Danielle – So, yeah, I'm definitely structured. How much time to spend at each point, and I have very high expectations of once I've spoken to a student and we've discussed, you know, perhaps you could research this artist, or take a photograph of this. I really do have that expectation the next time I see them, it'll be complete because that's the only way, we're going to progress and get to this point. So I've really implemented very clear markers for success where we should be as its very structured. Another thing that I've implemented, as I mentioned earlier again, is I If I see an amazing artist, I'll just add them to the unit. So that's something I changed this well, and I give the markets as well in terms of when they actually working on the body of work, I've given them idea of size, so I say an A2 size or an equivalent so if they're making a series of small works, I give them the idea of how big it needs to be. Yeah, but mainly what I think successful in this unit is at the end of every unit I teach I ask students to evaluate it on. They all say, like they all say they love that they could choose their concept and they could what We have a bit of guidance, but they could choose their concept and work in the medium they feel most confident in.
Kathrine – So that's what I think, the success of this unit is and you know what? There's actually a bit of a similarity there between the unit of work that you teach and the unit of work that Carol's shared with us because her work, you know, in a sense, although it's quite a different material, it also is about including the student's world and letting them tell their own story, which, you know, wasn't a deliberate thing that we bought together. But you both are drawing on that in your classroom, which, you know, we all know definitely helps with engagement. Thanks so much both of you for sharing an outline of those units.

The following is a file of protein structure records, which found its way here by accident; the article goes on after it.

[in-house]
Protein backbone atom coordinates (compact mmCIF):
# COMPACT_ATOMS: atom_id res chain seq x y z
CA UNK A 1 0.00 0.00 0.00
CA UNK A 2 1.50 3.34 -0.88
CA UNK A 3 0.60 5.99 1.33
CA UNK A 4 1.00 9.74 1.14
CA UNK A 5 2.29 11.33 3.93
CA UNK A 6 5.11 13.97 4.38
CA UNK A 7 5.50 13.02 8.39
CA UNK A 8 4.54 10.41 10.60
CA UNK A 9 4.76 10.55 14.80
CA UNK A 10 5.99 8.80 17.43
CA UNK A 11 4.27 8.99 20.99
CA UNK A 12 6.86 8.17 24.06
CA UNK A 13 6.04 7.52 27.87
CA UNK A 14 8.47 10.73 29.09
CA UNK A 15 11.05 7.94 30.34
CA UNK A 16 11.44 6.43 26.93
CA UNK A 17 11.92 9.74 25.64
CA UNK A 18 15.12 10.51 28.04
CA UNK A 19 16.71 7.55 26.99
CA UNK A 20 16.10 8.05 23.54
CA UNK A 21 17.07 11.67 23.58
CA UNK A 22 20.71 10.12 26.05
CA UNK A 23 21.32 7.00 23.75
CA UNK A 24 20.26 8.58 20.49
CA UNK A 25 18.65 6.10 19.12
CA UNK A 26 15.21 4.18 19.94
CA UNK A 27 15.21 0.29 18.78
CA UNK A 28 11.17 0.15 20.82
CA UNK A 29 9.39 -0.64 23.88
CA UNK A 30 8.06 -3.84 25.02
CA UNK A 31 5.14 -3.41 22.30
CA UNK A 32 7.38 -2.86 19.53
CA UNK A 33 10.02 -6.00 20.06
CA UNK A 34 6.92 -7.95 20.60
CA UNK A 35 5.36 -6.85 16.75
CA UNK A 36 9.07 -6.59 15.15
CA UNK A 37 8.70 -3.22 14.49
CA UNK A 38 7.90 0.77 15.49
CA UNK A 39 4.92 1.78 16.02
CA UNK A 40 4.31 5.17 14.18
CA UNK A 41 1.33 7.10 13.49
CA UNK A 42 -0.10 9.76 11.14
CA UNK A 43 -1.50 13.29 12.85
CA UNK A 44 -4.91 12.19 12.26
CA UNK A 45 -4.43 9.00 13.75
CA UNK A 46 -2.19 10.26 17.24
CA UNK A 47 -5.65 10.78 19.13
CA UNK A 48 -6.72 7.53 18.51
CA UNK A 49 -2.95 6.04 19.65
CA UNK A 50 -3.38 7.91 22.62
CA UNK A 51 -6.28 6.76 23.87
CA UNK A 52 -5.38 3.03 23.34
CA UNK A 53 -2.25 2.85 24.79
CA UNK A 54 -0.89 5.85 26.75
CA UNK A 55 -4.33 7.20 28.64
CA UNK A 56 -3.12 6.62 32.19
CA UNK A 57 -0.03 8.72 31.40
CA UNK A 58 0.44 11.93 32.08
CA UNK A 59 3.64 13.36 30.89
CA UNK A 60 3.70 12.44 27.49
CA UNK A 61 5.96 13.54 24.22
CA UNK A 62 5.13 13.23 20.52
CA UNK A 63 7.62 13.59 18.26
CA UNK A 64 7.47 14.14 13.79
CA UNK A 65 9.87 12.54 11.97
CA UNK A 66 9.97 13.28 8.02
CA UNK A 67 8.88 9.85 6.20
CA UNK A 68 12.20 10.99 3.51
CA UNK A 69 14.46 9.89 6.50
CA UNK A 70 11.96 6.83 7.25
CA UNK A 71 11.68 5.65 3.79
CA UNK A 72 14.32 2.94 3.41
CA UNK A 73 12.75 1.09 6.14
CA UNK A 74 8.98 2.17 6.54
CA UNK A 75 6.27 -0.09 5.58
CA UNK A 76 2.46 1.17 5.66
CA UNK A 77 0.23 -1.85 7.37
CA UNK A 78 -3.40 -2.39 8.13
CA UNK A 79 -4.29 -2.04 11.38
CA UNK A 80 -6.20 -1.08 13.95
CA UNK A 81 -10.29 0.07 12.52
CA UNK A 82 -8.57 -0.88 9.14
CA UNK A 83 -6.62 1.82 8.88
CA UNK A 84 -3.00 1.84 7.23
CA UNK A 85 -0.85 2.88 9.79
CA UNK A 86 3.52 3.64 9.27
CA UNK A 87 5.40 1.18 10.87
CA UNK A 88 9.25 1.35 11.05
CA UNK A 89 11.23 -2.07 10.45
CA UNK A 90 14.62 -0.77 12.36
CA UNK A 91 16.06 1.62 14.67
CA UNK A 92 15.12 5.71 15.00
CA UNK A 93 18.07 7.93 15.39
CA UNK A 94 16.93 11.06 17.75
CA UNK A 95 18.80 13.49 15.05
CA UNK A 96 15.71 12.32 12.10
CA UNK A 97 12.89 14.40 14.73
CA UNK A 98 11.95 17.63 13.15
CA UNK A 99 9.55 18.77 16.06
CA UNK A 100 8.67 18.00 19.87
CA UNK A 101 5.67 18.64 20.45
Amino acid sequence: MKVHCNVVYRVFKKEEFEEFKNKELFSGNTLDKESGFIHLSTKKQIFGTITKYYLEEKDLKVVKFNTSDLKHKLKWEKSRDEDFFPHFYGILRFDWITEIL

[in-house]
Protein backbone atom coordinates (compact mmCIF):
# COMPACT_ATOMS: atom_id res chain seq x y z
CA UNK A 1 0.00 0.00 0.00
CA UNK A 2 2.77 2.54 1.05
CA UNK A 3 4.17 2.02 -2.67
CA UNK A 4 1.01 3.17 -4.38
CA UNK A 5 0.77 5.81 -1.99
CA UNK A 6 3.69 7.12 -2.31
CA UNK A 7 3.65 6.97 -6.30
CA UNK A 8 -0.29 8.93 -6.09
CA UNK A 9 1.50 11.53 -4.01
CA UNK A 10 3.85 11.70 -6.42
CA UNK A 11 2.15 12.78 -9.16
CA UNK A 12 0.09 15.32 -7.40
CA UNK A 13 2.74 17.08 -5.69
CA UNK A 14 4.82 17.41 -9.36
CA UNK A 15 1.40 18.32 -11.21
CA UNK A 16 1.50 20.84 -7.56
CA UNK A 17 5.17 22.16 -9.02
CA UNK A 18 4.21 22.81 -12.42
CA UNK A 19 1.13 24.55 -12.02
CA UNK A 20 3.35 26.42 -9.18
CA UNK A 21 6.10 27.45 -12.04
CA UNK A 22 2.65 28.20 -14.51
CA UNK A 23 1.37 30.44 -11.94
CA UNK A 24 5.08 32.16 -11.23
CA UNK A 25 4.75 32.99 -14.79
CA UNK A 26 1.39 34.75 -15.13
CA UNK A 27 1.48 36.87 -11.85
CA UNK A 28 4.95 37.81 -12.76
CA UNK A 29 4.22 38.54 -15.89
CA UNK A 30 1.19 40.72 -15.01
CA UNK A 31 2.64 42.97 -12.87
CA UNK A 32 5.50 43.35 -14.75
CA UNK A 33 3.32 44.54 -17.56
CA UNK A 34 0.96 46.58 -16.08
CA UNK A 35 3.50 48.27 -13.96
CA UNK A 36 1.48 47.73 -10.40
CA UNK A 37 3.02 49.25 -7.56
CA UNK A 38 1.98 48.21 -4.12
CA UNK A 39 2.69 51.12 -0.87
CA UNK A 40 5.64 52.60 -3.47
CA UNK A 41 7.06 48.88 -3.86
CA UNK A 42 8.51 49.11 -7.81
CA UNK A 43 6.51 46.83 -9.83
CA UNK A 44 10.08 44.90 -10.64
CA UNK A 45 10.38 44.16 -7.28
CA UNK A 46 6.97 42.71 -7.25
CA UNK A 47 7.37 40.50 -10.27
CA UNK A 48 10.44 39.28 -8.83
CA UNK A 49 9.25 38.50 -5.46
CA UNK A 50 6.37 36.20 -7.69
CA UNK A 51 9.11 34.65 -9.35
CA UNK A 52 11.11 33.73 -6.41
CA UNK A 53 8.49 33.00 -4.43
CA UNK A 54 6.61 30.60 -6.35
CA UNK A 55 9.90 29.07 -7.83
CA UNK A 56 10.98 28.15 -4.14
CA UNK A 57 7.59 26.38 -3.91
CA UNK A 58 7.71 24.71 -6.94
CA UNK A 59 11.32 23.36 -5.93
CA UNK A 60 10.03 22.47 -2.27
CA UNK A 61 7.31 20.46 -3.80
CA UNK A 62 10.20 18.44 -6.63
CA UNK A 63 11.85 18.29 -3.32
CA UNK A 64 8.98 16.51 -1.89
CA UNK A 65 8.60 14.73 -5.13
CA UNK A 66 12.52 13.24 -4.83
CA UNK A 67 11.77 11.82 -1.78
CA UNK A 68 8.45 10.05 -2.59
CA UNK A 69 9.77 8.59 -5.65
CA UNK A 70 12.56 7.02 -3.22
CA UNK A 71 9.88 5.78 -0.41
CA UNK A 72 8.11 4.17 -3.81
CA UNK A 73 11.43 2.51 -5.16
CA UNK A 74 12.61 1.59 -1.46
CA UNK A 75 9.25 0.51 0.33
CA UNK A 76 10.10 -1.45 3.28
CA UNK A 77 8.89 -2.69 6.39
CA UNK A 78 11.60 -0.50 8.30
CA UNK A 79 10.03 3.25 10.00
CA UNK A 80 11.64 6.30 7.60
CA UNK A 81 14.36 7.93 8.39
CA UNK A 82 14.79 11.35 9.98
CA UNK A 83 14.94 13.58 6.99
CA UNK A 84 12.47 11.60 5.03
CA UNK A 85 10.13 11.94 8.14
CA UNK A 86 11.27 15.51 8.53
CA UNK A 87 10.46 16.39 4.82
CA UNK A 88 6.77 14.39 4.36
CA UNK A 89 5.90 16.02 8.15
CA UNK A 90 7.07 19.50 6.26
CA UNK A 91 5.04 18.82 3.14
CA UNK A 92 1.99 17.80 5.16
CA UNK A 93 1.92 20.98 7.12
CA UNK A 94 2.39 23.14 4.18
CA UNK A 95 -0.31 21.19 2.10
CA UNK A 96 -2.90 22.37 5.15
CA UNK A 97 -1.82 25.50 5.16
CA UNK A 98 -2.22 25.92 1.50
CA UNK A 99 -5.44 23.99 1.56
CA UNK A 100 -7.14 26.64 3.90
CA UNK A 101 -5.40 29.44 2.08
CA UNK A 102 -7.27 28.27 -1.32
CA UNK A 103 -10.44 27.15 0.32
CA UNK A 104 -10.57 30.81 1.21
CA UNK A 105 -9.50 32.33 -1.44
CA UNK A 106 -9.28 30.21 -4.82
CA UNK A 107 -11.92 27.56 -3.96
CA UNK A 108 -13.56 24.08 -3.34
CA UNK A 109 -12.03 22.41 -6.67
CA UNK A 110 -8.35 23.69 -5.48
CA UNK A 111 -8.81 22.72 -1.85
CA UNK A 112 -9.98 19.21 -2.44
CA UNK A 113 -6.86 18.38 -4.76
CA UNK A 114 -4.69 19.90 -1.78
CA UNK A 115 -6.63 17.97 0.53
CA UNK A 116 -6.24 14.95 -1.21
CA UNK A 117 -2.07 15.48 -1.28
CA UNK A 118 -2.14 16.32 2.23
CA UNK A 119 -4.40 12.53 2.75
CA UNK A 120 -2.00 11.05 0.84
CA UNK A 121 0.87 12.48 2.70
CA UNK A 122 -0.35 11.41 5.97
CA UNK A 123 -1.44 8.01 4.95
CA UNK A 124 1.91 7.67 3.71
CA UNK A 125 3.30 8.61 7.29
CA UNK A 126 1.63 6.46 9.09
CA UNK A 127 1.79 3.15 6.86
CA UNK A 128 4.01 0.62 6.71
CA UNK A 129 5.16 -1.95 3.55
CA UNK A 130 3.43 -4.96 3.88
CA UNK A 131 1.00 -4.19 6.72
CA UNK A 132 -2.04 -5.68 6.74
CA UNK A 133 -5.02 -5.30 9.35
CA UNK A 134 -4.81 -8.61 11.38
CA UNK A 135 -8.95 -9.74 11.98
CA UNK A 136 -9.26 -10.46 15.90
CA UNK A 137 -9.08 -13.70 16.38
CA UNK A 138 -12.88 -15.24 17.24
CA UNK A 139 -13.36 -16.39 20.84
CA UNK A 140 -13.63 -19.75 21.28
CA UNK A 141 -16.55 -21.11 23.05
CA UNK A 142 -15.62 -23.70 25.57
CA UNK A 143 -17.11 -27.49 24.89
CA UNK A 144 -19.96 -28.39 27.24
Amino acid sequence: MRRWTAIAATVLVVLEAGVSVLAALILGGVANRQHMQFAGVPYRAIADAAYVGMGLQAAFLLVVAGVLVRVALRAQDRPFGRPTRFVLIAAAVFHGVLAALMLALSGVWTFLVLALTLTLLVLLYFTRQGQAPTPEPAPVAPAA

Danielle – Thank you.
Carol – It's an absolute pleasure.
Kathrine – I know that you both have mentioned the whole range of artists today and maybe a few technical terms, and I'm going to just be a bit cheeky and say, would you mind if we made a little list in the statewide staff room of some of those artists names and some of those terms so that anyone who listens to the podcast might be able to come back and see them there?
Danielle – Yeah, that's fine, Kathrine. I'd be so happy to share all of that. Thank you.
Carol – No problem. Yeah, I'd be more than happy to.
Kathrine – Oh, thank you both so much. Look, I could keep talking to you for ages, but we can't Lots and lots of ideas. I appreciate your time. Thank you so much.
Jackie – This podcast was brought to you by the Creative Arts Curriculum Team from Secondary Learners Educational Standards Directorate of the New South Wales Department of Education. Get involved in the conversation by following Creative Arts curriculum 7 to 12 on Facebook or Twitter or join the Creative Arts Statewide Staff Room as a source of all truths regarding curriculum supported by the new South Wales Department of Education. You can contact the Creative Arts Advisor Cathryn Ricketts Horvat, or Creative Arts Project Officer Jackie King using the email address email@example.com . The theme music for this podcast was composed by Alex Manton, and audio production by Jason King.